Southern Institute of Technology Tay St campus Credit: Wikimedia Commons

Southern Institute of Technology Tay St campus Credit: Wikimedia Commons

Last week I was part of a Southland delegation in South East Asia promoting tertiary education opportunities at SIT with Mayor Tim and SIT CEO Penny Simmonds. 

SIT has a good story to tell. It is now the fifth largest technical institute in New Zealand and has more than 550 foreign students.

Education is the third largest export earner in New Zealand after primary production and tourism.

Southland has to battle hard to compete with centres like Auckland but we can compete and our friendly and hospitable community is a plus. 

Being Deputy Speaker of the Parliament certainly opens doors in a lot of Asian countries  so it is great to be of assistance to our education community in Southland. 

Business is about building networks and being genuinely interested in those you work with to build trust and a relationship.  That is what SIT does very well.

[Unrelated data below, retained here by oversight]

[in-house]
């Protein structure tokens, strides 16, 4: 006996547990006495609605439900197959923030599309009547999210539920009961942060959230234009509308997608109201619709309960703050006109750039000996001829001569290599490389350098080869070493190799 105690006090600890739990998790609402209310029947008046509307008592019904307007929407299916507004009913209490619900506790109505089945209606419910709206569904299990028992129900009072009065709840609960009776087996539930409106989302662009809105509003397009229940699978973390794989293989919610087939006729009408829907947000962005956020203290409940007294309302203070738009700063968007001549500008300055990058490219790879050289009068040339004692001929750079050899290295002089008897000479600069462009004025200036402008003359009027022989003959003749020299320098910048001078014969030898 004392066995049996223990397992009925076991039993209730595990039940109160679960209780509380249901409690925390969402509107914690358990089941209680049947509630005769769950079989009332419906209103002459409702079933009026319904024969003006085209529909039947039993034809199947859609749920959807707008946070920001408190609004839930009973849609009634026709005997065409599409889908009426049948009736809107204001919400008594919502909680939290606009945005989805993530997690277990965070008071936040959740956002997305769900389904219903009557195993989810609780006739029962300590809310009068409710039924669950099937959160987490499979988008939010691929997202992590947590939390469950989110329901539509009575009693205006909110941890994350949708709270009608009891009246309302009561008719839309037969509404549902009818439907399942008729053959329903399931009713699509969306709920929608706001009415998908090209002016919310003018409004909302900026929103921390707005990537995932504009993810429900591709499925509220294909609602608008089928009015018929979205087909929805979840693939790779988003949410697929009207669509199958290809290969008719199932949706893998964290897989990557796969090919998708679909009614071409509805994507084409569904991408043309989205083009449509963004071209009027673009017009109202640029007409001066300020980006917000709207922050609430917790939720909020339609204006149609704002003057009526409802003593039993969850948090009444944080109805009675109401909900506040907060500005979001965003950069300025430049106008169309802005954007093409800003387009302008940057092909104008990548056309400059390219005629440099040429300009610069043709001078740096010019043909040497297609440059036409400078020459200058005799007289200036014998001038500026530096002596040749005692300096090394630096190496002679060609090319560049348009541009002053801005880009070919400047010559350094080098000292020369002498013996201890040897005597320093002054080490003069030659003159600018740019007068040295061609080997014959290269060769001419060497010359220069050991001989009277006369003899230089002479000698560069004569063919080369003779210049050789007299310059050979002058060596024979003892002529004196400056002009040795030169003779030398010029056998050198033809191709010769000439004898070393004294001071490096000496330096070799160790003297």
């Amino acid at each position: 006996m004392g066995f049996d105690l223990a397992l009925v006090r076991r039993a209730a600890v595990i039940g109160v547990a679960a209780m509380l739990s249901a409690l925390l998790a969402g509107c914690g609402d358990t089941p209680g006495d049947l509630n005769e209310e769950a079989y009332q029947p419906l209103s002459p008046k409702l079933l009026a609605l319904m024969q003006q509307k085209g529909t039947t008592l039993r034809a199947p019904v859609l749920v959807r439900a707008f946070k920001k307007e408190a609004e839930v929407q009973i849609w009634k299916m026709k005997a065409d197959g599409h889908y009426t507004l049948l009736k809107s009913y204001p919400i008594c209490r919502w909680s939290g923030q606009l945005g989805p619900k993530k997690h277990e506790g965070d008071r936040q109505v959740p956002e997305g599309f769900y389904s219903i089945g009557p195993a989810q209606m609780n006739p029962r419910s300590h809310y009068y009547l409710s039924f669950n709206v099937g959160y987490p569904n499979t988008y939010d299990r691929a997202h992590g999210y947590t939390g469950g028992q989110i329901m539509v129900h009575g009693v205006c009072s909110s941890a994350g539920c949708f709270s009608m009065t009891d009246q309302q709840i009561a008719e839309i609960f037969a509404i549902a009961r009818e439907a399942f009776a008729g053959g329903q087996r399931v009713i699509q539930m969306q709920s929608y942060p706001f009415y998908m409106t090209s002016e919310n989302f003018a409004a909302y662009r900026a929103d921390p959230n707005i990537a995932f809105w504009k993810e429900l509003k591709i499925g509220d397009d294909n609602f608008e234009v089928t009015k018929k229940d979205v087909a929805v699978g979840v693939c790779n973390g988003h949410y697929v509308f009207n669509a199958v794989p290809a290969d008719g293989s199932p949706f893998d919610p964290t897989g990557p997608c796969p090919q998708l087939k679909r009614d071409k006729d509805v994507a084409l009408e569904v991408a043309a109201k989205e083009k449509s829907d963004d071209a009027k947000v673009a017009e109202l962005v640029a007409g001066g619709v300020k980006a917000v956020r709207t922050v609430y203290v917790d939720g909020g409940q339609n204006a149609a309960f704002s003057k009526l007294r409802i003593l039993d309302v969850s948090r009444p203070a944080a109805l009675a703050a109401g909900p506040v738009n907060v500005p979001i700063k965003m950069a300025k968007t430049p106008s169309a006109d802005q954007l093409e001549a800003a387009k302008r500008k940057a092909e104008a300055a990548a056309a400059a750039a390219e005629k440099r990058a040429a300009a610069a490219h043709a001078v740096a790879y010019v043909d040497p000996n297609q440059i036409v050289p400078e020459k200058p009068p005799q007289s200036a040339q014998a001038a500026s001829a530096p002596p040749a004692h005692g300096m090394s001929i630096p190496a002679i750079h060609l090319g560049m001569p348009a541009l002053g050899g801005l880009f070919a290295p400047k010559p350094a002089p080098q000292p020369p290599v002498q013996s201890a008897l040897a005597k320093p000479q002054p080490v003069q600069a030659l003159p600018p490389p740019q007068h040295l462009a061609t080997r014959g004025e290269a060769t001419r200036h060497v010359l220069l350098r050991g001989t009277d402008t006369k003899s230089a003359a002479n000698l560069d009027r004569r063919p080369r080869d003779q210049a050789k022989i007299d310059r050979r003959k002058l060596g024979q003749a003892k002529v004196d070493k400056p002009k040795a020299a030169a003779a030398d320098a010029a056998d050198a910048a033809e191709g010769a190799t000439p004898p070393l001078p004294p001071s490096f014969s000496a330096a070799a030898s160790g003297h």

Our sheep-meat exports to China expanded in the last twelve months from under $250 million to over $550 million. Already China has moved from our fourth market to overtaking Europe as our largest market and it has taken one year to do it. There is nothing in our trading history like that.

It took our predecessors decades to build our old supply chains into the Anglo-Saxon dominated trading world of the second half of the 20th Century. We have a goal to increase the ratio of exports to GDP by around ten percentage points to 40% of GDP by 2025.

On the basis of projections of GDP growth, it requires us to grow our exports of goods and services between around 6.5 to 7.5% on average per annum for the next 12 years.